Captain America &
Bucky #625 cover.Generation Hope writer James Asmus is adding another ongoing series to his growing list of credits later this month, as he joins Ed Brubaker for a co-written arc on Captain America & Bucky.
For the first arc of the series — which took up the flagship Captain America title's numbering after that book was relaunched to coincide with the feature film release this past July — Brubaker was joined by writer Marc Andreyko. The news that both Asmus and recent Black Panther: Man Without Fear artist Francesco Francavilla were joining the book was revealed in late September as part of Marvel's December 2011 solicitations.
"I think it was as sudden for me as it was for the solicitation copy," Asmus told Newsarama in an October phone interview. "Basically, I just got a phone call a few months earlier from [Marvel editor] Lauren Sankovitch, who said, 'Do you want to collaborate on an arc of Captain America & Bucky with Ed Brubaker?'"
As a fan of Brubaker's seven-year run on Captain America, Asmus definitely did. Captain America & Bucky marks his first major Marvel work outside of the world of X-Men — along with Generation Hope, his previous credits include several short X-Men stories in books like X-Men: Manifest Destiny and Nation X, and even his Steve Rogers: Super Soldier annual was produced through Marvel's X-office.
"I think I got dizzy for a little bit," Asmus said. "Ed Brubaker's run on Cap over the last couple of years literally was one of the only comics I was reading constantly."
Like a lot of people, Asmus got drawn in to Brubaker's Captain America in 2007 with the title character's post-Civil War death in issue #25 of the book's previous volume.
"Then I just found that the texture of it is so fantastic and relatable and human in a very real way," Asmus said. "It felt like a recognizable world, and yet, the stories were just so badass. From that point, I caught up and kept reading."
The Captain America & Bucky gig marks another first for Asmus; the first time he's written a book with a collaborator. And given that his co-writer on the story is one of the biggest names in comics and part of the "Marvel Architects," it's certainly a high-profile place to start.Captain America
& Bucky #626 cover."Obviously the nerve-wracking thing was to be asked, 'Do you want to come in and participate in this thing that's been working perfectly fine without you?' There's certainly the nerves of just not wanting to mess it up as a fan," Asmus said. "It's been a really fantastic collaboration."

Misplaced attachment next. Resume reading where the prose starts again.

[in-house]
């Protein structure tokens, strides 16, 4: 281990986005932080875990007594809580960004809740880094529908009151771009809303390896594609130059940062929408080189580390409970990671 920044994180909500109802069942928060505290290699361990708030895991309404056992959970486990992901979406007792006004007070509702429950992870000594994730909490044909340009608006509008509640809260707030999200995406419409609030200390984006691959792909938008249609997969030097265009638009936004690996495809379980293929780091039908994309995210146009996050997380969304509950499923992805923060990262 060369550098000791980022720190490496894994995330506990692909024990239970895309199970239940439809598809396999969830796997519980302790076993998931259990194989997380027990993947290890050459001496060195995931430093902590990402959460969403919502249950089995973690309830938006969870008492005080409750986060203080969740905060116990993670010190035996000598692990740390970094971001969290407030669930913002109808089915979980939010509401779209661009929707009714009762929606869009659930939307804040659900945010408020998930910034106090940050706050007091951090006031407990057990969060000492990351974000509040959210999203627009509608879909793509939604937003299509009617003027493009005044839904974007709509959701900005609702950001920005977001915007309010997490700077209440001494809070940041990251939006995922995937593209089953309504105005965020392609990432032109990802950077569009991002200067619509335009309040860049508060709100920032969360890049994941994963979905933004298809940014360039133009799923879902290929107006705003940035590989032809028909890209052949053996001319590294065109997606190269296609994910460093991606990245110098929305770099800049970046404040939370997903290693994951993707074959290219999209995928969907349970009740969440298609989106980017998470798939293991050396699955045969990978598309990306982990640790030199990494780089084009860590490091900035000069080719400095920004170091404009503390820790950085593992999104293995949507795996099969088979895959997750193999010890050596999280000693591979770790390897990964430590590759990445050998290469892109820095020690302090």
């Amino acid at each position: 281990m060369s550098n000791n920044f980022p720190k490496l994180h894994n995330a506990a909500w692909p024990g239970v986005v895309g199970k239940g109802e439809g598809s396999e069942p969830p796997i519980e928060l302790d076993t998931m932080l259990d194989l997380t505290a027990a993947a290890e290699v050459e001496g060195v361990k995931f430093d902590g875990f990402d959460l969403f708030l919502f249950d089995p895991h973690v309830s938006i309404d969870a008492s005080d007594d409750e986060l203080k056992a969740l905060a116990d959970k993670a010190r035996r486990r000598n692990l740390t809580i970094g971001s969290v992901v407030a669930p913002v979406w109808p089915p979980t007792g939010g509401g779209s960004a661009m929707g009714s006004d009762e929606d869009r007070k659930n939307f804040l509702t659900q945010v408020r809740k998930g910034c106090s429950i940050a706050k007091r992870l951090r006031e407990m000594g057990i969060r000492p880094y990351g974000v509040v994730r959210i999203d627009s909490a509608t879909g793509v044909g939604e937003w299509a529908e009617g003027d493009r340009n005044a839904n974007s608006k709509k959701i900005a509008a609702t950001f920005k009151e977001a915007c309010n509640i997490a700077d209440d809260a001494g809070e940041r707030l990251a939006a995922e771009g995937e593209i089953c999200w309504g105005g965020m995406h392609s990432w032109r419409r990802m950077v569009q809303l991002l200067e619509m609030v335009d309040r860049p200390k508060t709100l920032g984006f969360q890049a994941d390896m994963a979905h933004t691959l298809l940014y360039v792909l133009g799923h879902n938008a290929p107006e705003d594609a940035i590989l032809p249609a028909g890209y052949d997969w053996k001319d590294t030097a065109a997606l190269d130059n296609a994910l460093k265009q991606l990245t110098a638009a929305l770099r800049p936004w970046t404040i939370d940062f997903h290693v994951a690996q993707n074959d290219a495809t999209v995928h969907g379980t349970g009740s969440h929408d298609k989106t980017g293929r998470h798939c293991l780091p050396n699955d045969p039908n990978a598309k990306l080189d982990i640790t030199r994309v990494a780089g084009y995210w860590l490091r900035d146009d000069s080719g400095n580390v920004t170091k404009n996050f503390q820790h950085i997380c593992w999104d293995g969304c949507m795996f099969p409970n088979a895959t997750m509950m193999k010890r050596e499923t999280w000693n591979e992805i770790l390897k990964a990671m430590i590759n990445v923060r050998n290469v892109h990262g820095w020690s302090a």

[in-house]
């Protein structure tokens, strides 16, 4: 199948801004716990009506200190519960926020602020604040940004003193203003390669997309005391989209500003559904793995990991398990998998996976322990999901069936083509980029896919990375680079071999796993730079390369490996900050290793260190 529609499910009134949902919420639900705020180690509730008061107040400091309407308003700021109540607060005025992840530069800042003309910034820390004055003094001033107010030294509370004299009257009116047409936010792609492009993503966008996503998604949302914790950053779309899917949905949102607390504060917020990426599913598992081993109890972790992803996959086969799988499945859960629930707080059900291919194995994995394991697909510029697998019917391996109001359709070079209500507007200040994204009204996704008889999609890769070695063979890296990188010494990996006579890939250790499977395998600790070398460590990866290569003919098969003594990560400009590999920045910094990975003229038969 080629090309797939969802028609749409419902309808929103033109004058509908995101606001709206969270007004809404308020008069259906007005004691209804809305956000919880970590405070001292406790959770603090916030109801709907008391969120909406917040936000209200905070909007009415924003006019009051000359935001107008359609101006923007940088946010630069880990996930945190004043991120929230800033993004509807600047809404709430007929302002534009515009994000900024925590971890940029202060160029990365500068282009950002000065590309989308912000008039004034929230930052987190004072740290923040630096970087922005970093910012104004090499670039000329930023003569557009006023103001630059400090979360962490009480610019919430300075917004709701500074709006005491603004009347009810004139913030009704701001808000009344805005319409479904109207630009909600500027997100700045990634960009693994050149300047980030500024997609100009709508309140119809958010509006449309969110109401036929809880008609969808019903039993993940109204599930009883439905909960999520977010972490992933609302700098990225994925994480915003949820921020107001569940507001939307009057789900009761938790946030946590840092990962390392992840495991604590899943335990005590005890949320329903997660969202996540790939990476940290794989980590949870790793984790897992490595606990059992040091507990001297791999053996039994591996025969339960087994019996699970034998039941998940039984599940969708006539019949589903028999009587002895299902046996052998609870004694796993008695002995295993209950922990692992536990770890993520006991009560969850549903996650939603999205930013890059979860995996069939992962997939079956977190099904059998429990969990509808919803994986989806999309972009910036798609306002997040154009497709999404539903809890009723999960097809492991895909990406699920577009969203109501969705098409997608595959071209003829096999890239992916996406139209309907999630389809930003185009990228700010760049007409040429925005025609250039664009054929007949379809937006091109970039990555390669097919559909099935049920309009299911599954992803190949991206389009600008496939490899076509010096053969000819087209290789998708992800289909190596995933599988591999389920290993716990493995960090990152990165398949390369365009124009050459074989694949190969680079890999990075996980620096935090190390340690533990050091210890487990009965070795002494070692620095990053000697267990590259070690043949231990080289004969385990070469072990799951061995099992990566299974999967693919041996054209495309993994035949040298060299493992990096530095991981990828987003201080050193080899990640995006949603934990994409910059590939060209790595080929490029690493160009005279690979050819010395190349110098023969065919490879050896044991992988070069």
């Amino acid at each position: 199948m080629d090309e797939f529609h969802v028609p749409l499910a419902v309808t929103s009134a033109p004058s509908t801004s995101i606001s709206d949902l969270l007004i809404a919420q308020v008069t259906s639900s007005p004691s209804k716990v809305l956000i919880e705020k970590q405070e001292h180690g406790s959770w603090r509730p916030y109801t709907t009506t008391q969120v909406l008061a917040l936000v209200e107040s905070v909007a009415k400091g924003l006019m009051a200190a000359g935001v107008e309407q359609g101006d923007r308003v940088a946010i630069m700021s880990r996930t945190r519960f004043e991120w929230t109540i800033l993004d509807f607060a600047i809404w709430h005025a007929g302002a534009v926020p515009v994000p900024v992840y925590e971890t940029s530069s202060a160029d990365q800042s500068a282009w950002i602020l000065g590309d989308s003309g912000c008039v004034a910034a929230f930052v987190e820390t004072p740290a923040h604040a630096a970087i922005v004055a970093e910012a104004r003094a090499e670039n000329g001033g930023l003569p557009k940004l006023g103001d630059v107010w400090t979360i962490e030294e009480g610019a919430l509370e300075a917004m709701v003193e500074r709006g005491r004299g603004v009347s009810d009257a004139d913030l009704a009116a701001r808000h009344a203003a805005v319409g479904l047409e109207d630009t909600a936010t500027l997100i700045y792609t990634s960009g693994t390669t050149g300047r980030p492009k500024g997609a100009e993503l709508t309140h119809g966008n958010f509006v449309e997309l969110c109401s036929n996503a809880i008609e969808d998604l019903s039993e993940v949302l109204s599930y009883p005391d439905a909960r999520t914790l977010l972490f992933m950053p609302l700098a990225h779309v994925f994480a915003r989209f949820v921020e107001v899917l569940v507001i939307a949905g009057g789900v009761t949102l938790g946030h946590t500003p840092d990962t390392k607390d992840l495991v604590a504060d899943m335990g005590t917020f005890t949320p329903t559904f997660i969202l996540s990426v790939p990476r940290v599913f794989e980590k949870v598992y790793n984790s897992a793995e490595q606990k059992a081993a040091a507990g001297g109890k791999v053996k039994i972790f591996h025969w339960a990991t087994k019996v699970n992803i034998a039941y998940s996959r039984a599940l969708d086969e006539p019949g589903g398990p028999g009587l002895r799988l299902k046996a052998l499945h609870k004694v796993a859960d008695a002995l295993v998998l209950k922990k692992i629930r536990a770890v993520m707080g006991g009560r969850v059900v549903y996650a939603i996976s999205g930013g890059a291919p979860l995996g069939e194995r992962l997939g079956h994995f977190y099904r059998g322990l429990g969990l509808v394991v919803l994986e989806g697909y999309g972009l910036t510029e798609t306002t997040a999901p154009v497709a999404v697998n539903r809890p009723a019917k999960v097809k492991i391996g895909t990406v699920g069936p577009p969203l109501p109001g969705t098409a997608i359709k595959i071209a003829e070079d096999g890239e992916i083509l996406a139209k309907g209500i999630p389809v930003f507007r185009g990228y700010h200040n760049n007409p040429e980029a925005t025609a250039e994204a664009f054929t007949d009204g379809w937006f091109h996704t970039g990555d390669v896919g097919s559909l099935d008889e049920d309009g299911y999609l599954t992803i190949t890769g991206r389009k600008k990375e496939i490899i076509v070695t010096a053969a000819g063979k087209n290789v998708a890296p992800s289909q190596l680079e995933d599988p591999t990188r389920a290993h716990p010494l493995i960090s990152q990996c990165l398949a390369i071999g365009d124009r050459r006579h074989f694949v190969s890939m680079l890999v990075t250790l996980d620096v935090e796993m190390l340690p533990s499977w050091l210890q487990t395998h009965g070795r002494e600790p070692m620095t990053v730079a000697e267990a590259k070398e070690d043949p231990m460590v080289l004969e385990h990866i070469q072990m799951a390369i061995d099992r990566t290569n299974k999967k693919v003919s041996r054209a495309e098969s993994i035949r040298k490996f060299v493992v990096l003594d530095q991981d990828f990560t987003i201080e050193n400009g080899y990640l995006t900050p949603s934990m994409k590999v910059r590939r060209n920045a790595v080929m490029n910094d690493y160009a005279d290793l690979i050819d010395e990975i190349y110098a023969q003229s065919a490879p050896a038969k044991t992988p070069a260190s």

Asmus characterized his relationship with Brubaker as "email buddies," and said that working with the writer has been an invaluable learning experience for him.
"Getting Ed's thoughts, and hearing his thought process, I feel like I'm taking master classes," Asmus said. "Anytime he's excited by an idea I have, that's a very big, heartwarming experience for me."
Asmus is also excited about working with Francavilla, who's coming off not only Black Panther, but a recent run on DC's Detective Comics pre-The New 52 revamp, plus several eye-catching covers including the upcoming "Archie Meets KISS" storyline at Archie Comics.
"I had picked up a bunch of Black Panther after meeting David Liss in Chicago earlier this year," Asmus said. "Talk about an artist who just really is impactful. There's something about Francavilla's art that feels really raw and real at the same time."And the craziest thing is — Do you know how fast he works? He basically pencils inks and colors a book in 22 days."
Asmus, Brubaker and Francavilla's story — which picks up in Captain America & Bucky #625, currently scheduled for release on Dec. 28 — takes place primarily in the present day, unlike the previous Captain America & Bucky arc. And though Asmus was hesitant to reveal too many details, he did share that the arc doesn't actually feature the original and most famous Bucky, who's starring in the new Winter Soldier ongoing come February.Captain America
& Bucky #627 cover."We're actually telling the story of one of the other people who has been Bucky, and the way he gets pulled back into the cycle of life-threatening superhero adventure," Asmus said. "The vast majority of our story takes place now, in the present-day Marvel Universe, with some flashbacks to the World War II era that might make for a smoother transition."
Asmus also told Newsarama that the story will be "pulling in a crazy, fun villain from an earlier era and updating him as a modern, hopefully terrifying, threat," though he didn't go so far as to name names.
Clearly, Asmus is pleased to be working with Brubaker — calling the process "invaluable" — and true to the writer's roots in improv comedy, he's handling it with a degree of good-natured self-deprecation.
"He's there making sure I don't screw it up," Asmus said with a laugh.Got a comment? There's lots of conversation on Newsarama's FACEBOOK and TWITTER!